Reviewing Your Own Poker Hands
I mentioned in the introductory chapter to this section that despite the wealth of literature available, you also need to play to learn. At the table, decisions need to be made within a few seconds, and you will often make the wrong one. Making a conscious effort to play your best game whenever you sit down at the table is important, to actively think about what you're doing - but you still get only a few precious moments to consider before you need to decide what to do.
But after the session, you can go back and review how you played your hands, and this is when you can really get the most out of your experience. You can sit down, with no time constraint, and think about a situation. Maybe you decided to flat call on the river. Should you have raised? Should you have folded? What are the arguments for either action, and how should you reason?
Developing the discipline to criticize yourself is hard - very hard. Most of us have somewhat sensitive egos, and we're simply bad at being harsh with ourselves. Not to mention the fact that when it's just you looking at what may arguably have been a very marginal decision, you will often fall in the trap of letting the outcome of the hand influence your thinking. Maybe you didn't have the odds to make that call on the turn, but you got lucky and hit your flush - it's not easy to tell yourself that you made the wrong move.
And very few of us have the luxury of hiring our own poker tutor (many professionals provide this service, though) who can critically review our hands. All of us, however, do have the option of checking the ego at the door and posting a hand in the CardsChat
Hand Analysis Forum. Here, you will have other people review your decisions and give you input on how you played. There are a couple of things that will make this process a lot more valuable, however:
The Dos and Don'ts of Posting Hands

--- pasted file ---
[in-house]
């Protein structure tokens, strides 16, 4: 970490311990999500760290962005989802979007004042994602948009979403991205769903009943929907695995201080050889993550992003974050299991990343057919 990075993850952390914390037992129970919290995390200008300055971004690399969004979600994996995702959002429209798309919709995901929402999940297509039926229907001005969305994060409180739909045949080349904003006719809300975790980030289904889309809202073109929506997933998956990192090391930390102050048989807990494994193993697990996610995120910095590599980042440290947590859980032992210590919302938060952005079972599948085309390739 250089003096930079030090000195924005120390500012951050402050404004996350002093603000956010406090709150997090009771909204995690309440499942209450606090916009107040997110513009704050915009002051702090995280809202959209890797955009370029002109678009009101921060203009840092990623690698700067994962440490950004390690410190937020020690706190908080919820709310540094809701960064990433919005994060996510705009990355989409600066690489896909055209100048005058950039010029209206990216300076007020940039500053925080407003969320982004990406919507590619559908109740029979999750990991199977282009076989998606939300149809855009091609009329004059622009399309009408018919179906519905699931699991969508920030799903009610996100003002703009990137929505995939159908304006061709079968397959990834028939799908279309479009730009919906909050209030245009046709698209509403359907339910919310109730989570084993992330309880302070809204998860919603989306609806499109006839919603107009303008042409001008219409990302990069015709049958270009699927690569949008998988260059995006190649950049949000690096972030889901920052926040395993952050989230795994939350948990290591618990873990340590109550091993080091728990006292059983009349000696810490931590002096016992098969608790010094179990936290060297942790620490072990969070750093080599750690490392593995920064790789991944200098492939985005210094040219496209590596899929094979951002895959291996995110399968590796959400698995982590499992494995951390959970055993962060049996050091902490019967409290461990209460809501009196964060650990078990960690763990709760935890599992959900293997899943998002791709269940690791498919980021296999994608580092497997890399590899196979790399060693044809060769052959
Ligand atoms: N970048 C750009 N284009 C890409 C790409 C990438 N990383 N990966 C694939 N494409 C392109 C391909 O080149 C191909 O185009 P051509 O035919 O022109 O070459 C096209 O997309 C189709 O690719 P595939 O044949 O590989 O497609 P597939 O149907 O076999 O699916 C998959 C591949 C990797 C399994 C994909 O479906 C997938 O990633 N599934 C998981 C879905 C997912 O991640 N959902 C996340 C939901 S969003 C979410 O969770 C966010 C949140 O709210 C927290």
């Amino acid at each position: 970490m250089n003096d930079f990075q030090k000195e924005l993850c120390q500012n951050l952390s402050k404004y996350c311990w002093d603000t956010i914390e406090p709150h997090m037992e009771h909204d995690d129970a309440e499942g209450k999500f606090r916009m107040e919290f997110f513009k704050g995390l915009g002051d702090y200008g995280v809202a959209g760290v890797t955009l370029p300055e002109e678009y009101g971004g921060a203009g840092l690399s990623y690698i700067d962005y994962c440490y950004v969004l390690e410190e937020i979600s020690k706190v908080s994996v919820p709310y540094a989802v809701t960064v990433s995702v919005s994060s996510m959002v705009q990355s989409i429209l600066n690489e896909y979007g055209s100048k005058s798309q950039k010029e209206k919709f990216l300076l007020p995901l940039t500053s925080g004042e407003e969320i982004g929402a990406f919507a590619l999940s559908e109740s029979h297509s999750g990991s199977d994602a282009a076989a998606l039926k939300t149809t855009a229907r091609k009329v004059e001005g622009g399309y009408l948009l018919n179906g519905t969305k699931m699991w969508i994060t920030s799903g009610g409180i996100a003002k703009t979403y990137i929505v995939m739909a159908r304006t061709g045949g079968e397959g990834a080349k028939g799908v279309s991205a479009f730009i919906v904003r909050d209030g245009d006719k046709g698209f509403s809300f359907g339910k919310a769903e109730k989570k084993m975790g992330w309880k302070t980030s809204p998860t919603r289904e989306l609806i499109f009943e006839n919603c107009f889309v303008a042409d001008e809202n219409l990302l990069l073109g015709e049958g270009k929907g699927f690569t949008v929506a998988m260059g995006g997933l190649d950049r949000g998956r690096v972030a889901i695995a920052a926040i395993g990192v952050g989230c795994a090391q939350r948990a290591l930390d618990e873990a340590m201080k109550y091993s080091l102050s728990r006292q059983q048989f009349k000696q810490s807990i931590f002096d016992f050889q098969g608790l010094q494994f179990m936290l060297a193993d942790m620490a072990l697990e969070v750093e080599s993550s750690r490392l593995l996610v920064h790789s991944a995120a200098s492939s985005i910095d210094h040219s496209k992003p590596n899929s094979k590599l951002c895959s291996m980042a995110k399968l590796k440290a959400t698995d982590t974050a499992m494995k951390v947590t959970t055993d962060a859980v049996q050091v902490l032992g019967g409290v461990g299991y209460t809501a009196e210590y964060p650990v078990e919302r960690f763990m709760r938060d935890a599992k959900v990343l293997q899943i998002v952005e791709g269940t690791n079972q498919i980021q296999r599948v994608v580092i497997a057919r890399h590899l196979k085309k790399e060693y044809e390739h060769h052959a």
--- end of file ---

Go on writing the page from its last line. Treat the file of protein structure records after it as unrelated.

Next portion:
DO run your hand (presuming it's an online hand) through a hand converter. There are a couple of them available online, and they will transform your hard-to-read summary into a neatly formatted and colorful summary. Try this Poker Hand Converter. It doesn't take much effort to run your hand through one of these, and it's simply good manners not to make it harder for the people you ask for help to help you.
DO include reads on your opponents. These reads can be poker tracker stats (how often they see flops, etc.) or simply things you've noticed about your opponent, like how he likes to semibluff or will call with ace-high on the river.
DO list the type of game it is, if it's an SnG, MTT or a cash game, if it's limit or no-limit, etc, and also what the stakes are. The hand converter will often do this for you, but check to make sure.
DON'T - and this is the biggest don't of them all - include the results. If you're wondering whether or not to call on the turn, we don't need to know that what actually happened was that you got your flush. It's not important, it takes the focus off what matters, and it's generally frowned upon. By including results, you're essentially turning what could have been a good strategy discussion into a simple bad-beat post (or brag-post, which is just as bad). While we're on that topic,